In 2013, Paul B Rainey wrote in response to a Guardian newspaper feature profiling a number of cartoonists, saying "There are British cartoonists, you know." Seven years later, its sister Sunday newspaper The Observer seems to have noticed, as he has won this year's 13th Observer Jonathan Cape Comica Graphic Short Story Prize, retelling a story from his youth about meeting Madonna in his local Milton Keynes pub.
The first prize is £1,000 and includes the printing and publication of the winning four-page story in The Observer New Review. The runner-up will receive £250 and your work will appear on the newspaper website. Previous winners include Matthew Dooley, Edith Pritchett, Stephen Collins, Isabel Greenberg, Catherine Brighton, Richard Woods, Tor Freeman, Alexis Deacon, Emily Haworth-Booth, Vivien McDermid, Julian Hanshaw, and Corban Wilkin.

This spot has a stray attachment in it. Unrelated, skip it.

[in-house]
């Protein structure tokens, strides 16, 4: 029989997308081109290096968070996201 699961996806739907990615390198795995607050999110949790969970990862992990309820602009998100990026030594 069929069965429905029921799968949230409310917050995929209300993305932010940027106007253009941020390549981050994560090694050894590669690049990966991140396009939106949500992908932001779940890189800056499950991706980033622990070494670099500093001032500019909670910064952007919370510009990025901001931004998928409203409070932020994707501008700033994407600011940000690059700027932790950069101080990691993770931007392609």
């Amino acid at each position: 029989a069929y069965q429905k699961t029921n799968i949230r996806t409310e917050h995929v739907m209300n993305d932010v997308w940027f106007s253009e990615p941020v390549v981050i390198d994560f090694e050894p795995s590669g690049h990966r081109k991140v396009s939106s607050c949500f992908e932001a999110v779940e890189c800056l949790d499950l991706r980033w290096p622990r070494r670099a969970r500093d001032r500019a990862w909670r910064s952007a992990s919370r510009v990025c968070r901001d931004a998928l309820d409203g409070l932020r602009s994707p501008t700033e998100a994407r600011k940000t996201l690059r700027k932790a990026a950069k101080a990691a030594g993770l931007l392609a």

I've been a keen reader of Paul B Rainey's comic books since first coming across his Memory Man comic books in the nineties. He's created many memorable and creative comic books since, including Thunder Brother: Soap Division, happy endings to Star Wars films otherwise denied them, across the walls of Milton Keynes, in reaction to Boris Johnson, creating the wonderful Pope Francis Goes To The Dentist, recently adapting a David Bowie musical into comic book form, a massive graphic novel, No Time Like The Present back in 2015. And it's a blast from the past which has seen him win, appearing in the Observer newspapers today. Paul Rainey states "my strip is called Similar To But Not, about a chance encounter I had in 1985" when Madonna walked into his pub, but the 17-year-old Paul was riven by parental insecurity. And he has gone out to buy a newspaper to note his win. Here is the winning story and the newspaper article by Rachel Cooke that celebrates it. And you can read runner-up Ellie Durkin's The Worm here